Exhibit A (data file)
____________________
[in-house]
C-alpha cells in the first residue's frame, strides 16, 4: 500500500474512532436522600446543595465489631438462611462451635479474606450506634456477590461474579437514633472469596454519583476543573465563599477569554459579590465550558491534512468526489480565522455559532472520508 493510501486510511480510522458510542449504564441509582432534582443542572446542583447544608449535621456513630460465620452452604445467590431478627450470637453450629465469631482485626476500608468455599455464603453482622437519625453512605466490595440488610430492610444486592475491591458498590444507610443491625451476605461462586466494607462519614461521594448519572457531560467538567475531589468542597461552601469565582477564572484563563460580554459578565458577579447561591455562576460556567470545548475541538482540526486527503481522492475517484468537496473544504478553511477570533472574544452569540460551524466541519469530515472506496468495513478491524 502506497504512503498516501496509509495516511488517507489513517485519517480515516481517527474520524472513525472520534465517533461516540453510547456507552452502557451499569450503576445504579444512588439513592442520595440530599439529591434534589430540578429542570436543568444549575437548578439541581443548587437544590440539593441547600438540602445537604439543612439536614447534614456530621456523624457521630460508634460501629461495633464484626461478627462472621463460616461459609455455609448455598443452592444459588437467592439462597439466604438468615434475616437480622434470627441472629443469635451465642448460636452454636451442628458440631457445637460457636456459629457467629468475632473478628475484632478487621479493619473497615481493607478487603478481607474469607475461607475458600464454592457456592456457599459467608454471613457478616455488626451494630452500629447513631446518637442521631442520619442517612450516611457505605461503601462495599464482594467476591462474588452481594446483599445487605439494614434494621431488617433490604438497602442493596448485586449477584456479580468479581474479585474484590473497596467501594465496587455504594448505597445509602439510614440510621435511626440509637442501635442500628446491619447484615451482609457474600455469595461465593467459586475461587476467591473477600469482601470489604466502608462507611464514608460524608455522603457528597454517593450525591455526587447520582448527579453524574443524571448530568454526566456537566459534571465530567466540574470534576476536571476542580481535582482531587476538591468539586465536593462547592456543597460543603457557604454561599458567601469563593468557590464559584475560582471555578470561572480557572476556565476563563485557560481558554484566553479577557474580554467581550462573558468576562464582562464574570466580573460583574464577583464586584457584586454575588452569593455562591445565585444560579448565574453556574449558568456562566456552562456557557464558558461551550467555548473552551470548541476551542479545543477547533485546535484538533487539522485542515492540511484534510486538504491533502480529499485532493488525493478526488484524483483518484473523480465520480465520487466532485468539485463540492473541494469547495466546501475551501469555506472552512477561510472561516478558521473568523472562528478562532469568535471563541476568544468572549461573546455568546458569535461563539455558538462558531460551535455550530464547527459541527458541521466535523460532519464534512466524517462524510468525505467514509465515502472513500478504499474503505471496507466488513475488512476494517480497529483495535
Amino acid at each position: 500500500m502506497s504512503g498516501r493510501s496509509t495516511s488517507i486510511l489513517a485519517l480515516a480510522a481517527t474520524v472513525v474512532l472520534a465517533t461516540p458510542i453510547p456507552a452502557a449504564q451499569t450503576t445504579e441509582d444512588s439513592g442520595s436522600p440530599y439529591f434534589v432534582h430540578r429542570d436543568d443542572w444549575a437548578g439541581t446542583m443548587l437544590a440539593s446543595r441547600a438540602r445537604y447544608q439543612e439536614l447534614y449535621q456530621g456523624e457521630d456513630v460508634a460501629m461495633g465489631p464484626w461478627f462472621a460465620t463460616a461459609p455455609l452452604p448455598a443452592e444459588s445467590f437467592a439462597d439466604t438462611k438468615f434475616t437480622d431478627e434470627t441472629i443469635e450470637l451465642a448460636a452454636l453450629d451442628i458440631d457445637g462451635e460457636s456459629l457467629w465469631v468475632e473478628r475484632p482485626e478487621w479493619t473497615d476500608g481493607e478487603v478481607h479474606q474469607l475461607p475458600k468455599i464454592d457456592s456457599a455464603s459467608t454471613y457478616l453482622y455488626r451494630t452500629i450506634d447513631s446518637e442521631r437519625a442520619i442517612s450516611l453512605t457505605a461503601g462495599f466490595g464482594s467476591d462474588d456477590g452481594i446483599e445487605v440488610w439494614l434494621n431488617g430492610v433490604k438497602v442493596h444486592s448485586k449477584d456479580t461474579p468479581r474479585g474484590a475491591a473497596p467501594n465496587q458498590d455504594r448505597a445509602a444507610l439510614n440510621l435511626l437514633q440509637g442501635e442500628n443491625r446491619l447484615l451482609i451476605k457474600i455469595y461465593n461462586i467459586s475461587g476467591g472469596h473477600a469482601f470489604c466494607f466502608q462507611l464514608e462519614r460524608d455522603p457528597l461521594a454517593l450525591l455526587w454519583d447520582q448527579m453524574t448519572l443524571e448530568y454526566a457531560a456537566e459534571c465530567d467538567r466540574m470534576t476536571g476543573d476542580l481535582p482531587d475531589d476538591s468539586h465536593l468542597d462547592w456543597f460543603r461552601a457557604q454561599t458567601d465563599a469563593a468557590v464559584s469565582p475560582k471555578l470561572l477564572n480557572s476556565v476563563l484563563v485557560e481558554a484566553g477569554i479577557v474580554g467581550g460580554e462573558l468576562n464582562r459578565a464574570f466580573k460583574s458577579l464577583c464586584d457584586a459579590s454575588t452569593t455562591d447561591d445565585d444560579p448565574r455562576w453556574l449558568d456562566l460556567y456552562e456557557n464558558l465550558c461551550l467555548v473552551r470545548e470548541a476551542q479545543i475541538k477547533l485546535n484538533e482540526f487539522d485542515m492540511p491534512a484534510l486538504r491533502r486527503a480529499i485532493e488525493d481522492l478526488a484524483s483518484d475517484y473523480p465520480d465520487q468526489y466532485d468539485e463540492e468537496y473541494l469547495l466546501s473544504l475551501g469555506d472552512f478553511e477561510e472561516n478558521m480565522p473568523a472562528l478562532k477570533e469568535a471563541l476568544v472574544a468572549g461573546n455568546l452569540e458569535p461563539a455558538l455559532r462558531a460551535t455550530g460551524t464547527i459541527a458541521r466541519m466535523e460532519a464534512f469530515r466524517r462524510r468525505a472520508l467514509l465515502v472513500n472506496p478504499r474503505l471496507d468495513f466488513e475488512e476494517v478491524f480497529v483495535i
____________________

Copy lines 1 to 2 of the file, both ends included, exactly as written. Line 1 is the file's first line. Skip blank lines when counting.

[in-house]
C-alpha cells in the first residue's frame, strides 16, 4: 500500500474512532436522600446543595465489631438462611462451635479474606450506634456477590461474579437514633472469596454519583476543573465563599477569554459579590465550558491534512468526489480565522455559532472520508 493510501486510511480510522458510542449504564441509582432534582443542572446542583447544608449535621456513630460465620452452604445467590431478627450470637453450629465469631482485626476500608468455599455464603453482622437519625453512605466490595440488610430492610444486592475491591458498590444507610443491625451476605461462586466494607462519614461521594448519572457531560467538567475531589468542597461552601469565582477564572484563563460580554459578565458577579447561591455562576460556567470545548475541538482540526486527503481522492475517484468537496473544504478553511477570533472574544452569540460551524466541519469530515472506496468495513478491524 502506497504512503498516501496509509495516511488517507489513517485519517480515516481517527474520524472513525472520534465517533461516540453510547456507552452502557451499569450503576445504579444512588439513592442520595440530599439529591434534589430540578429542570436543568444549575437548578439541581443548587437544590440539593441547600438540602445537604439543612439536614447534614456530621456523624457521630460508634460501629461495633464484626461478627462472621463460616461459609455455609448455598443452592444459588437467592439462597439466604438468615434475616437480622434470627441472629443469635451465642448460636452454636451442628458440631457445637460457636456459629457467629468475632473478628475484632478487621479493619473497615481493607478487603478481607474469607475461607475458600464454592457456592456457599459467608454471613457478616455488626451494630452500629447513631446518637442521631442520619442517612450516611457505605461503601462495599464482594467476591462474588452481594446483599445487605439494614434494621431488617433490604438497602442493596448485586449477584456479580468479581474479585474484590473497596467501594465496587455504594448505597445509602439510614440510621435511626440509637442501635442500628446491619447484615451482609457474600455469595461465593467459586475461587476467591473477600469482601470489604466502608462507611464514608460524608455522603457528597454517593450525591455526587447520582448527579453524574443524571448530568454526566456537566459534571465530567466540574470534576476536571476542580481535582482531587476538591468539586465536593462547592456543597460543603457557604454561599458567601469563593468557590464559584475560582471555578470561572480557572476556565476563563485557560481558554484566553479577557474580554467581550462573558468576562464582562464574570466580573460583574464577583464586584457584586454575588452569593455562591445565585444560579448565574453556574449558568456562566456552562456557557464558558461551550467555548473552551470548541476551542479545543477547533485546535484538533487539522485542515492540511484534510486538504491533502480529499485532493488525493478526488484524483483518484473523480465520480465520487466532485468539485463540492473541494469547495466546501475551501469555506472552512477561510472561516478558521473568523472562528478562532469568535471563541476568544468572549461573546455568546458569535461563539455558538462558531460551535455550530464547527459541527458541521466535523460532519464534512466524517462524510468525505467514509465515502472513500478504499474503505471496507466488513475488512476494517480497529483495535